About this: Whether you descale your coffee machine manually or automatically, you’ll most likely fill the water tank with a solution. That solution could be a specially-made coffee machine descaler or simple household white vinegar.
Whatever kind of supply you use, it starts at the water tank. Then it goes through the internal hoses and heating element until it ends up in the carafe or your cup.
As the solution flows through that way, it’ll remove the buildup of scale inside your coffee machine.
What happens: Suppose your machine doesn’t make coffee after descaling because water isn’t flowing. In that case, the one-way valve at the water tank’s bottom is likely stuck.
Residue from the descaling solution might be stuck around that valve, keeping it shut. As a result, water can’t flow from the tank, preventing you from making coffee.
How to fix it: First, remove the water tank and rinse it. Then, use your finger to depress the one-way valve a few times while washing away any descaling solution residue.
Once the valve works normally, you can reattach it to your coffee machine.
Tripped Safety Thermostat
About this: Coffee machines can get pretty hot inside. So, manufacturers include safety thermostats in their machines to protect against the dangers of overheating.
Dangerously high temperatures will trigger the safety thermostat and break the electrical circuit. As a result, no power will flow through the machine, forcing it to turn off and cool down.
What happens: The descaling process involves a lot of heat, which can sometimes push the machine to high temperatures. Sometimes, those temperatures can reach high enough to trigger the safety thermostat.
When that happens, the machine stops working and won’t even turn on when you try to use it after descaling.
How to fix it: The safety thermostat in your coffee machine is resettable. The challenge, however, is accessing that component.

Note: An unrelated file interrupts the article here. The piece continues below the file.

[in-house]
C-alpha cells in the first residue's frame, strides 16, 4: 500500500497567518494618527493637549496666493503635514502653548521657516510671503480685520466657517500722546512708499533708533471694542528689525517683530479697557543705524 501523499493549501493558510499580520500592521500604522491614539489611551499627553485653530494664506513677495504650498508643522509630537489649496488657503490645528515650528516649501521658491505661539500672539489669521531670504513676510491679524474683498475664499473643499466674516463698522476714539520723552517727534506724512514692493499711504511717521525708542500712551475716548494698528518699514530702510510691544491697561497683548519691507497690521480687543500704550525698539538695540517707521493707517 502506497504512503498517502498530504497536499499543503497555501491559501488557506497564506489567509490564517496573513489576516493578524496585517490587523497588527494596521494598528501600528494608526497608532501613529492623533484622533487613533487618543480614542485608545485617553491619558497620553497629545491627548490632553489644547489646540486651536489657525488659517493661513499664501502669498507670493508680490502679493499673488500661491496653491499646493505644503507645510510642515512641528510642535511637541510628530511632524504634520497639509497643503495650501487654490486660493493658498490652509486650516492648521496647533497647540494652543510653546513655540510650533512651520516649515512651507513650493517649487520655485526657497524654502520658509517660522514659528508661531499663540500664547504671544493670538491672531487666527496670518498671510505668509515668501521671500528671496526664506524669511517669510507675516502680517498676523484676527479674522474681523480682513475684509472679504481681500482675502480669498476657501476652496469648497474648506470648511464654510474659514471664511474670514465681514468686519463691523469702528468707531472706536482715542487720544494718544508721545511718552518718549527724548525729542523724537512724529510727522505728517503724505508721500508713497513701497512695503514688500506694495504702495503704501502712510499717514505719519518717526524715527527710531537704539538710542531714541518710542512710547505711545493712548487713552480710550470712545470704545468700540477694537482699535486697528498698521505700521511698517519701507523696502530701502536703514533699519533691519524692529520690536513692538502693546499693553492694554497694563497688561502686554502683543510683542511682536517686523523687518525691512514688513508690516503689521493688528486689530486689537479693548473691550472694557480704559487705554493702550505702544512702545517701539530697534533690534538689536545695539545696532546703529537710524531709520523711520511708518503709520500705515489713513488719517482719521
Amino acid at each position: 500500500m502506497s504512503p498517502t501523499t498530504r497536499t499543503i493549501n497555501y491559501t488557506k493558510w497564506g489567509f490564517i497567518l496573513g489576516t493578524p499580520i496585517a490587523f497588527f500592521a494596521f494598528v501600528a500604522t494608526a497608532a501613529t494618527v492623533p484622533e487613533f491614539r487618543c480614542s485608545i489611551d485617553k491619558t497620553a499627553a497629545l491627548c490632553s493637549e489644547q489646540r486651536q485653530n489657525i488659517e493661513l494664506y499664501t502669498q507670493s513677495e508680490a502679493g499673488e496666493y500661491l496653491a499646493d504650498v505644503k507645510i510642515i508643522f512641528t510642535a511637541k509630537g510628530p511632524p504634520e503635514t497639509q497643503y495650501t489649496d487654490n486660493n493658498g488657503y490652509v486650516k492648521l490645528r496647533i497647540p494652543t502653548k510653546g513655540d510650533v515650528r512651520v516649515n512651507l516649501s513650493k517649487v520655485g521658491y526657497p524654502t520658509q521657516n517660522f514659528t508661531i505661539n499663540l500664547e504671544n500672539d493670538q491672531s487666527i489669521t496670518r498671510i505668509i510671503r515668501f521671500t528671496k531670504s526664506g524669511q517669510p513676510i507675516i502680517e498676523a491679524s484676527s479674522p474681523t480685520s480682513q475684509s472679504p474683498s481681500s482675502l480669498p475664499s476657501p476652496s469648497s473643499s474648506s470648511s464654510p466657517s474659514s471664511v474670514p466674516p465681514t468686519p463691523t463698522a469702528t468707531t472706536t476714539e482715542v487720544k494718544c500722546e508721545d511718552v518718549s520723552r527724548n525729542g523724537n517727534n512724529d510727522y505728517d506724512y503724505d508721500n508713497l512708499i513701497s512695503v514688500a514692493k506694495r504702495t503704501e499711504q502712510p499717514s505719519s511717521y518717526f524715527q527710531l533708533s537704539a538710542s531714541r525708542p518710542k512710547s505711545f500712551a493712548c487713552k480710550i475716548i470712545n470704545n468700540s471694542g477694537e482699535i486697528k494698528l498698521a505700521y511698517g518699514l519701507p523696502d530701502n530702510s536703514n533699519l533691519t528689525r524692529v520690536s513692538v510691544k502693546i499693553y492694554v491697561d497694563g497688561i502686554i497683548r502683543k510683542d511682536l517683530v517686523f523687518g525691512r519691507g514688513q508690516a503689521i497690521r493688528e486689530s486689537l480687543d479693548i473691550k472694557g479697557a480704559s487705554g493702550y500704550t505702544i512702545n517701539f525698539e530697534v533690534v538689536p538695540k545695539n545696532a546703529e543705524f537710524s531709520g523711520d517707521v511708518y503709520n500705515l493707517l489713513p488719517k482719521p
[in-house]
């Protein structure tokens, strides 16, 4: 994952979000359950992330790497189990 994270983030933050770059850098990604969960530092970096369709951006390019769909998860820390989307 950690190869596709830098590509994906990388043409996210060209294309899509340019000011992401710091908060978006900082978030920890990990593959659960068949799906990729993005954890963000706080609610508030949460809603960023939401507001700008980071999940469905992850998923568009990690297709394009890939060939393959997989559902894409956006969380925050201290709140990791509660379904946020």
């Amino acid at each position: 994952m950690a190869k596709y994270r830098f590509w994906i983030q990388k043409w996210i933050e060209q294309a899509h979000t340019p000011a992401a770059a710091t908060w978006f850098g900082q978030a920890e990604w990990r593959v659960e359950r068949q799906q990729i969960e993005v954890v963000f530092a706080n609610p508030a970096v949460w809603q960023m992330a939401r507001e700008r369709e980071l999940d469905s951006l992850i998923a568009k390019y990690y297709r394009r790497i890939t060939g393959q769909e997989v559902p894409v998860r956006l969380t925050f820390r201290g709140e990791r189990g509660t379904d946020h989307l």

Firstly, you’ll have to open the outer panel of your coffee machine. Then, you’ll have to locate and identify the tripped safety thermostat.
Once you find it, you can push its button to reset the thermostat and get your coffee machine working again.
Remember: if the descaling process was interrupted mid-way, you must restart a new descaling process. The process must be completed to remove scale build-up from your coffee machine.
Frequently Asked Questions (FAQs)
Scaling and descaling coffee machines can get a bit confusing at first. So here are a few more questions and answers to help strengthen your understanding:
What Is Scale In A Coffee Maker?
Scale is the buildup of minerals in your coffee maker. Those minerals will get stuck around parts like the heating element, forming a white and chalky substance known as limescale. If limescale builds up too long, it’ll undermine your coffee maker’s functionality and affect the taste of your beverage.
How Do I Descale My Coffee Maker?
You can descale your coffee maker using specialized descaling solutions sold in hardware stores, supermarkets, and elsewhere. Alternatively, you can also use white vinegar already in most household kitchens.
What Does Water Hardness Mean On Coffee Machines?
Water hardness refers to the concentration of minerals like calcium and magnesium in the water. When you use hard water in a coffee machine, you speed up the accumulation of limescale around its components. Besides that, hard water also affects the taste of your coffee.
How Does Water Hardness Affect Coffee Taste?
Harder water has higher concentrations of minerals like calcium and magnesium. Those minerals will mute the natural flavors of your coffee. For that reason, softer water is preferred when making coffee.
Should I Use Soft Water In My Coffee Maker?
Yes, you should use soft water in your coffee maker whenever possible. Soft water produces coffee that tastes better compared to that made of hard water.